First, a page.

Trump has done more than collude with Putin: he’s helped Kremlin leader destroy post-1945 world

Donald Trump and Vladimir Putin before their one-on-one (with translators only) meeting in Helsinki, Finland on July 16, 2018 (Image: kremlin.ru)

Donald Trump and Vladimir Putin before their one-on-one (with translators only) meeting in Helsinki, Finland on July 16, 2018 (Image: kremlin.ru) 

Analysis & Opinion, Op-ed

Donald Trump did more than collude with Vladimir Putin in Helsinki. He worked with the Kremlin leader to destroy the three settlements of the 20th century that the United States took the lead in arranging, settlements whose destruction leaves the world and its peoples in a far more dangerous place than it has ever been before.

In the spring of 2014, the current author warned about what was at stake for the US in Putin’s Anschluss of Ukraine in the hopes that the United States would recognize that that Russian action would quickly be recognized as “a new 911 for the US” and the West. Unfortunately, just the reverse has happened.

Below is the text of that article which appeared in The Ambassadors Review. I can only add that at the time, I could not believe that we would sink so low and that future historians will be forced to decide that the real spelling of Helsinki is M-U-N-I-C-H.

Hands clasped in friendship, Adolf Hitler and England's Prime Minister Neville Chamberlain, are shown in this historic pose at Munich on Sept. 30, 1938. This was the day when the premier of France and England signed the Munich agreement, sealing the fate of Czechoslovakia. Next to Chamberlain is Sir Neville Henderson, British Ambassador to Germany. Paul Schmidt, an interpreter, stands next to Hitler. (Image: AP)

Hands clasped in friendship, Adolf Hitler and England’s Prime Minister Neville Chamberlain, are shown in this historic pose at Munich on Sept. 30, 1938. This was the day when the premier of France and England signed the Munich agreement, sealing the fate of Czechoslovakia. The Munich Agreement became a byword for the futility of appeasing expansionist totalitarian states. (Image: AP)

Crimea: A New 9/11 for the United States
Originally published in the Spring 2014 issue of The Ambassadors REVIEW, the foreign affairs journal of the Council of American Ambassadors

In 1991, with the end of the Cold War, the disappearance of the Soviet bloc, and the disintegration of the USSR, many Americans—policymakers among them—believed that we had reached the end of history. They believed that we had entered a new period in which cooperation among countries on the basis of shared commitment to democratic values and free market economics would not only be possible but would be­come the central feature of the international system.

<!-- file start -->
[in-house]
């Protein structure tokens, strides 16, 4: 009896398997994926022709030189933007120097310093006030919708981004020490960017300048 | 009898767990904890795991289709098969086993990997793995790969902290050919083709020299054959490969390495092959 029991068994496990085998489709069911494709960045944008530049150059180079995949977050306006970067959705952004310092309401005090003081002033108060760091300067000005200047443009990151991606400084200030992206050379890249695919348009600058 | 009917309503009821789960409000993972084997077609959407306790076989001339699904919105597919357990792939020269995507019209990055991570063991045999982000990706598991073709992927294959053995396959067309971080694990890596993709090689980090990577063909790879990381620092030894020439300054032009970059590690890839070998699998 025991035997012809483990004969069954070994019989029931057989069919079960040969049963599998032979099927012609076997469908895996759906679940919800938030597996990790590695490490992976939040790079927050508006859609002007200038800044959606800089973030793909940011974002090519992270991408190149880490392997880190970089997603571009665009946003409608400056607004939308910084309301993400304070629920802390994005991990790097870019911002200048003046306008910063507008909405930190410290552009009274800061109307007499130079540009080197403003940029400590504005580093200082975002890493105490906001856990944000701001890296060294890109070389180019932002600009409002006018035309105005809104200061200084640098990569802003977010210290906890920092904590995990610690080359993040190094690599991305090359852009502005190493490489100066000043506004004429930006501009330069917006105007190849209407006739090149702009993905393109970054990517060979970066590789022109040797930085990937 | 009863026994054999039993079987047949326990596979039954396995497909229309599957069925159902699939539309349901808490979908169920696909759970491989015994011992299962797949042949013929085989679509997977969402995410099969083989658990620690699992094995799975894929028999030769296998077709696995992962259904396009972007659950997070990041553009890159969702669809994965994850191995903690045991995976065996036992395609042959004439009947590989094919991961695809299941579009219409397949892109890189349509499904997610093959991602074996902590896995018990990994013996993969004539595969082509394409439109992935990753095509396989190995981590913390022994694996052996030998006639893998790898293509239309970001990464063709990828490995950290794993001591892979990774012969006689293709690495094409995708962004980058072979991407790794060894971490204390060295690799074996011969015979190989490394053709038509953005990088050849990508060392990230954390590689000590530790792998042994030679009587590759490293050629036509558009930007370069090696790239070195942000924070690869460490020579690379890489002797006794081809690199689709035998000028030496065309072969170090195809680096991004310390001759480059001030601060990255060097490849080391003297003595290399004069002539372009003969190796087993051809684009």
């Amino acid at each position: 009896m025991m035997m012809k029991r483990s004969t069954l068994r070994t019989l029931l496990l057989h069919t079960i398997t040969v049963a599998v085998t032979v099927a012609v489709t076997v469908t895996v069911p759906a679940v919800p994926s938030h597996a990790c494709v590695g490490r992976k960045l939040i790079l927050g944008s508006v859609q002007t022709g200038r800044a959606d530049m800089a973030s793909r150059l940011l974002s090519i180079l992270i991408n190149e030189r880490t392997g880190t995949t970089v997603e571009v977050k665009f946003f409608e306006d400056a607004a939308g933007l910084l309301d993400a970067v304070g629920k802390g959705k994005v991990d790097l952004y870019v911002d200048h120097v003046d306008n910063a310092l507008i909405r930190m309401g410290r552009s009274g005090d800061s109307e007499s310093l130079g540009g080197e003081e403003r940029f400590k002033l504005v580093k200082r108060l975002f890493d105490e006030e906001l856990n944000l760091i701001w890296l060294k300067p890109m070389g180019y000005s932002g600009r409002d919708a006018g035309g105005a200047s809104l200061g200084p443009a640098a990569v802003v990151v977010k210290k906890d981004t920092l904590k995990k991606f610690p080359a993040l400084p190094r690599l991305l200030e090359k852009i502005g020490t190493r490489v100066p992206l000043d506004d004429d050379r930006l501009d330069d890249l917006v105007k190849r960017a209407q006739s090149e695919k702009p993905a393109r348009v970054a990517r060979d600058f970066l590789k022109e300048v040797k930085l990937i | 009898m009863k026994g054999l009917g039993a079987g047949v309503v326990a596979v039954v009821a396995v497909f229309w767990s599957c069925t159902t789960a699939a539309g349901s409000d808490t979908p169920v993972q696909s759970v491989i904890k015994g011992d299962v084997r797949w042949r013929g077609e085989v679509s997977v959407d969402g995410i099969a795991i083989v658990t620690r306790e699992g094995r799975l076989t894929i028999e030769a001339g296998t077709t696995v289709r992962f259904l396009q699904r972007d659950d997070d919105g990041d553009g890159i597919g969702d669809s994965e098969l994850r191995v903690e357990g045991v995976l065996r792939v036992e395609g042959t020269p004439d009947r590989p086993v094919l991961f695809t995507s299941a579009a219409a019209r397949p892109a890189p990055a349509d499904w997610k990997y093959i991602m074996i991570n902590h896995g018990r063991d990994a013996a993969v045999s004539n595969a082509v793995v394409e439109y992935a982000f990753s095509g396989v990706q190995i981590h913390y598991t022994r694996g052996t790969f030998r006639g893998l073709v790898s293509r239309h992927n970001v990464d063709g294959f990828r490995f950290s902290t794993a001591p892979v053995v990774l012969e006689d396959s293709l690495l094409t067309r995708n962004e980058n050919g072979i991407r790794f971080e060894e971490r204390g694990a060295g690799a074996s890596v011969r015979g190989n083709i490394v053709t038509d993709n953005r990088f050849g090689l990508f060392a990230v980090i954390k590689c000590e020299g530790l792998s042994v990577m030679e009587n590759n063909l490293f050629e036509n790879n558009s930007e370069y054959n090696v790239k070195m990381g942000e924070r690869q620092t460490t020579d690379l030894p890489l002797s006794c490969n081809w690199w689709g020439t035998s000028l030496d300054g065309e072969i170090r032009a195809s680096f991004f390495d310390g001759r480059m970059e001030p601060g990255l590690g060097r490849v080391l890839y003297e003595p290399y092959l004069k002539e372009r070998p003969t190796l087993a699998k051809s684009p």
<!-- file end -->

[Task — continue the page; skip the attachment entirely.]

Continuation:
Ten years later, the Islamist terrorist attacks against the United States on September 11th dispelled much of that optimism but did not dislodge one of the key assumptions of 1991. The 9/11 attacks were the work of sub-state actors not only against the United States but against the international community. Americans and American policymakers contin­ued to assume that the governments of the countries of the world, whatever their differences on a wide variety of issues, had a common interest in working together to defeat such challenges and that the counter-terrorist coalition provided a reliable basis for expanding ties.

Now, 13 years after 9/11, the United States and the international community have been confronted with a challenge that calls that optimistic assumption into question. By occupying and annexing Ukraine’s Crimea by force under the fig leaf of a referendum and by signaling that it views Crimea as a precedent for further action, the Russian Federation, with which Washington had so hoped to establish and develop cooperative ties, has shown itself to be a revisionist, even revanchist power, that is committed not only to overturning the 1991 settlement but that of 1945 as well.

It is tempting to believe that the current crisis is “just about Crimea, which was Russian anyway”—and that isn’t true either, given that Stalin deported the Crimean Tatars from there in 1944, prevented their return, and supported the introduction of ethnic Russians in their place—as all too many in the West are doing. It is critically important to understand just what is at stake and why Russia’s actions in Crimea represent the gravest threat to the rules of the game that the United States has taken the lead in establishing and maintaining since the end of World War II.